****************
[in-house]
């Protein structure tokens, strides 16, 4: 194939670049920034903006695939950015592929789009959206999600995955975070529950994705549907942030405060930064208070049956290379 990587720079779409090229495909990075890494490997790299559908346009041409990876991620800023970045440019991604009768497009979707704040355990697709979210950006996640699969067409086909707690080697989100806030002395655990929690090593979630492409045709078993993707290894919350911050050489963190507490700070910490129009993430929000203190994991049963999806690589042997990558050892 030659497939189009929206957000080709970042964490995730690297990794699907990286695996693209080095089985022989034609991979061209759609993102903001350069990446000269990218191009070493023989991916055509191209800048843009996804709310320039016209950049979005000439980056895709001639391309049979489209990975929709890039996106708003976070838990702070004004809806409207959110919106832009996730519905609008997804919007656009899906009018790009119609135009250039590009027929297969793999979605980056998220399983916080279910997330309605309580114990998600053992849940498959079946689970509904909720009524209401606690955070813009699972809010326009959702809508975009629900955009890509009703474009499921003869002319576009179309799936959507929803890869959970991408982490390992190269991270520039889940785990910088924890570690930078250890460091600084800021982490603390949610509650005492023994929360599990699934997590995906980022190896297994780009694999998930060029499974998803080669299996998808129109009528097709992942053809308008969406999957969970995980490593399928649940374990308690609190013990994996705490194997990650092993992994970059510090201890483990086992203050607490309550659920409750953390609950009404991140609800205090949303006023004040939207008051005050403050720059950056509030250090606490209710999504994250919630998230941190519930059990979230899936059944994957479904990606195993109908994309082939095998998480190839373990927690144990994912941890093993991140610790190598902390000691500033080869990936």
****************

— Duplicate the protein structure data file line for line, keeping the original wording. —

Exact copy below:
[in-house]
């Protein structure tokens, strides 16, 4: 194939670049920034903006695939950015592929789009959206999600995955975070529950994705549907942030405060930064208070049956290379 990587720079779409090229495909990075890494490997790299559908346009041409990876991620800023970045440019991604009768497009979707704040355990697709979210950006996640699969067409086909707690080697989100806030002395655990929690090593979630492409045709078993993707290894919350911050050489963190507490700070910490129009993430929000203190994991049963999806690589042997990558050892 030659497939189009929206957000080709970042964490995730690297990794699907990286695996693209080095089985022989034609991979061209759609993102903001350069990446000269990218191009070493023989991916055509191209800048843009996804709310320039016209950049979005000439980056895709001639391309049979489209990975929709890039996106708003976070838990702070004004809806409207959110919106832009996730519905609008997804919007656009899906009018790009119609135009250039590009027929297969793999979605980056998220399983916080279910997330309605309580114990998600053992849940498959079946689970509904909720009524209401606690955070813009699972809010326009959702809508975009629900955009890509009703474009499921003869002319576009179309799936959507929803890869959970991408982490390992190269991270520039889940785990910088924890570690930078250890460091600084800021982490603390949610509650005492023994929360599990699934997590995906980022190896297994780009694999998930060029499974998803080669299996998808129109009528097709992942053809308008969406999957969970995980490593399928649940374990308690609190013990994996705490194997990650092993992994970059510090201890483990086992203050607490309550659920409750953390609950009404991140609800205090949303006023004040939207008051005050403050720059950056509030250090606490209710999504994250919630998230941190519930059990979230899936059944994957479904990606195993109908994309082939095998998480190839373990927690144990994912941890093993991140610790190598902390000691500033080869990936």